Burnout is that sickening feeling in the pit of your stomach when you feel you want to run from the school, you struggle to get excited about anything related to teaching, you resent the constant feeling of being overwhelmed. Teacher burnout is often a standard hazard of the job in the months of late October and November which coincides with shorter days, setting our clocks back, report cards are due, and flu and cold symptoms abound, students begin to get an attitude, more emails appear each day, and more parent conferences.
A deeper, more troublesome teacher burnout may occur when the teaching assignment requires that every 5th grade teacher must teach the same story at the same time, the same unit in math, schedule tests on the same day, which leaves little time for one's own curriculum passions.---No time for core novels, no time for problem of the month, no time for poetry. Experiencing this rigid curriculum lock step, a teacher's spirit is broken and burn out occurs. There must be a balance that allows time for teacher's curriculum creativity. In addition, burnout occurs with new teachers to the profession when they find their ideas are not appreciated by their colleagues; they are left to fend for themselves; they lack even the most elemental supplies to properly run a class. Teaching is so selfless, exhausting, demanding, complex that teachers need a great deal of support from one another to revitalize their spirit.
Excellent educators hold our nations success in their hands; we can not let burn out draw them away from the profession. So what can a teacher do to hang on when they are in the pit dip?
* Brain Breaks aren't just for students! Teachers need them too! Instead of going to the teacher's room every day, maybe put on some quiet music in your classroom and spend the lunch period in your own quiet space rejuvenating your spirit. I love the spa music channel on my Pandora App! I also stash a few of my favorite magazines in my desk. Flipping through the pages of O magazine is a nice brain break. Sometimes I take the testing offices my students use and put it up on my desk. Then I literally put my head down on my desk and take deep breaths. Privacy and Zen!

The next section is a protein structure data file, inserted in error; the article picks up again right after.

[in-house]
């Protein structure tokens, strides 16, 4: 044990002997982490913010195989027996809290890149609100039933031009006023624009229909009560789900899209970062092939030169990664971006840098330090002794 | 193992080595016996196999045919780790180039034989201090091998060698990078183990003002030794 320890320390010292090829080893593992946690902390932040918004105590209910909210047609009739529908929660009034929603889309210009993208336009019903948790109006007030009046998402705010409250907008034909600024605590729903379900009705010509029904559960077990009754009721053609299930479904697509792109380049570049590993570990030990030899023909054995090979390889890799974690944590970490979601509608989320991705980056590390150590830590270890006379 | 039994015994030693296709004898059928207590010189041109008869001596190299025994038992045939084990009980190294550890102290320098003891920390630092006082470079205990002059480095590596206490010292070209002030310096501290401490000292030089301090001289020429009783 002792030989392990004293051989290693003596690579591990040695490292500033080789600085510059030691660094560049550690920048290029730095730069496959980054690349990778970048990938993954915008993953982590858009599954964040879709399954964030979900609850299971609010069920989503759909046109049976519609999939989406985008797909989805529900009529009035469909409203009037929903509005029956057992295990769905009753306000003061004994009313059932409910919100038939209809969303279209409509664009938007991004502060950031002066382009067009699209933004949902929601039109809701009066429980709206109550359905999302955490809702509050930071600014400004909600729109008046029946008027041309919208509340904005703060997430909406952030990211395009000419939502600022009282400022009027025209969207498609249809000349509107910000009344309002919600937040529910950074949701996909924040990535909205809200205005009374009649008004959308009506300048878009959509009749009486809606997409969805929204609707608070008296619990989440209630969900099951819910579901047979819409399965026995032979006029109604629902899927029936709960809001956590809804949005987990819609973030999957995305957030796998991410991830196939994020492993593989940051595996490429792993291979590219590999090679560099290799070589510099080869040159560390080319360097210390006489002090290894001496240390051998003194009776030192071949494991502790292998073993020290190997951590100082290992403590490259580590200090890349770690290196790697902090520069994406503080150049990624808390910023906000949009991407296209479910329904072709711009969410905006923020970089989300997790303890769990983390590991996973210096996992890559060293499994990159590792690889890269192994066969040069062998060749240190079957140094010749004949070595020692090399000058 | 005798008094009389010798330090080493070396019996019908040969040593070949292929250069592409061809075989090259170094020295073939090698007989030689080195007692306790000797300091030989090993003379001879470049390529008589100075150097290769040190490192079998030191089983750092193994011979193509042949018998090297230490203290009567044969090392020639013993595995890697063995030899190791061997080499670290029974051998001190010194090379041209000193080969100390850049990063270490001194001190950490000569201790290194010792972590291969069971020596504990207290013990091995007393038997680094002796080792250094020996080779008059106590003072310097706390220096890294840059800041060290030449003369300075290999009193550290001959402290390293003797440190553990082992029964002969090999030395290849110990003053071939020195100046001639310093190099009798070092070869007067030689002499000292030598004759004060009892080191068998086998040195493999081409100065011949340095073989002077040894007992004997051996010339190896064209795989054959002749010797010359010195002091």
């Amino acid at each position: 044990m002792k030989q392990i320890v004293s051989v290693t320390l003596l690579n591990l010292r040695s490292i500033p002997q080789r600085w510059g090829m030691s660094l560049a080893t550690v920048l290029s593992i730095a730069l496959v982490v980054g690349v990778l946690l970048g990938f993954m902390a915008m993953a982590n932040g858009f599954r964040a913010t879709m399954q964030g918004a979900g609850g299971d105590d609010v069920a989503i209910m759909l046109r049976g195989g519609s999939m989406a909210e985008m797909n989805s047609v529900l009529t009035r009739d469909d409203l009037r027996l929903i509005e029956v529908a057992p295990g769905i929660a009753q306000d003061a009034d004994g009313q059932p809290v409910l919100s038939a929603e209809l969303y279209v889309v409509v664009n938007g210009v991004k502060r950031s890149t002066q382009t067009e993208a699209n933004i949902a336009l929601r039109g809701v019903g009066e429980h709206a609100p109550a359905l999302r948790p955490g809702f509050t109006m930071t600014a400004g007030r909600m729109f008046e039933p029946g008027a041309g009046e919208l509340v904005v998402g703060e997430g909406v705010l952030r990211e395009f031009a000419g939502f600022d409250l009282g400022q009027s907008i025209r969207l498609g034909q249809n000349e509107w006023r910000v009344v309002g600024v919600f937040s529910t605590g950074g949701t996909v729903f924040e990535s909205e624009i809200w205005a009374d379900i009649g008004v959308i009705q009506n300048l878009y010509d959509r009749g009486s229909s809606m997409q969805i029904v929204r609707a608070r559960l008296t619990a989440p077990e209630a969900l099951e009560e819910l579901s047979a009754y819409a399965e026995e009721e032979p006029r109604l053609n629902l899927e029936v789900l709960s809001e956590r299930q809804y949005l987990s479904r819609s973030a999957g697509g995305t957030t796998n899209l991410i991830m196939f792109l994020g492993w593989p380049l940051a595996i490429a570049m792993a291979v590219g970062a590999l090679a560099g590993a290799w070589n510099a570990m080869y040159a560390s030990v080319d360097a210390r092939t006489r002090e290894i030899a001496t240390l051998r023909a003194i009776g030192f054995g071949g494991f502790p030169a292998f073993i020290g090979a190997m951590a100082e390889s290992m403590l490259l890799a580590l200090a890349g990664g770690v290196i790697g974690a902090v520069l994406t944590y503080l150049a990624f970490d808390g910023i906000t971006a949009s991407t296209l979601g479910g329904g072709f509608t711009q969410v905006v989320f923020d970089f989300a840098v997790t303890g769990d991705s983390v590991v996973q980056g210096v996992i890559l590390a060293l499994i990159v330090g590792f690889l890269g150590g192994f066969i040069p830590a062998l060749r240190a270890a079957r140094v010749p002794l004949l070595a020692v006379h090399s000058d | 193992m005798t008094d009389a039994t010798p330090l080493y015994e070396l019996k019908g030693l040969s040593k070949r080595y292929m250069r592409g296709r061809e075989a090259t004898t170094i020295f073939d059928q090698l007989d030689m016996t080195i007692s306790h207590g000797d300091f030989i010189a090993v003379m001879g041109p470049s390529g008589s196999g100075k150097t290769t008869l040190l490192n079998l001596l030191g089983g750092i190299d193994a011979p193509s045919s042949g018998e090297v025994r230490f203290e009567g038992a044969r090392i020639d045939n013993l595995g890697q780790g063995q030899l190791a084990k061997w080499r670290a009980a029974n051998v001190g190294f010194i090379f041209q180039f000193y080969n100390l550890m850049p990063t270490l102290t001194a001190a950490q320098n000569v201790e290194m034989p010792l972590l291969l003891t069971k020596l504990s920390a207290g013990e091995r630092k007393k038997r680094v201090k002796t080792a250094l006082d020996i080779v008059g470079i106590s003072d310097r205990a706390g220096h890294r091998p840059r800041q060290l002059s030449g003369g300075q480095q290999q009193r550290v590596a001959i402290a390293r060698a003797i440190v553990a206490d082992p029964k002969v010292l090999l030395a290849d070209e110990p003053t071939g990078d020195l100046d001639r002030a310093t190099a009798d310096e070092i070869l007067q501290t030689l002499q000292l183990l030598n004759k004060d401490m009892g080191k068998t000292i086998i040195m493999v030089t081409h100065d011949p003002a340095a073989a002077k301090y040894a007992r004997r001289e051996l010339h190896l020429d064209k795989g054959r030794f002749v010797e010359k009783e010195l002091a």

* Give yourself permission not to grade everything.
* Take your most disruptive student and pledge to spend 5 minutes each day talking with him/her for 5 days and see the positive results.
* If you have a long commute, try to car pool, decide to move closer to your school site, listen to a funny audiobook.
* Once a month or more schedule time to pamper yourself, a massage, a hike with friends, frozen yogurt with bright colored sprinkles, improv comedy night!
* Keep positive affirmations in your desk that will help boost your spirit. I have Don't Sweat The Small Stuff For Women right by my computer!
* If your grade level colleagues are not supporting you, reach out to teachers in a higher or lower grade.
* Listen to people around you; if they are saying you look tired or you are always getting sick, take their advice and schedule a day off to revitalize.
* Just like your Mom said: get plenty of sleep, eat your vegetables and get some exercise.
This too shall pass.
*Your first year of teaching and a masters?!?!?! I see it all the time with new teachers. Pace yourself. The masters will come LATER.
*Close the pinterest app! Step away from the computer and hours spent stalking teacher blogs! You can quickly get overwhelmed by all the amazing ideas, possibilities, cute classrooms and veteran teachers doing amazing things in their classrooms. Step away!
*Set the reminders app on your iPhone or alarm clock. Have the alarm remind you when to leave your classroom! No more late night holed up in your room. Get out of there!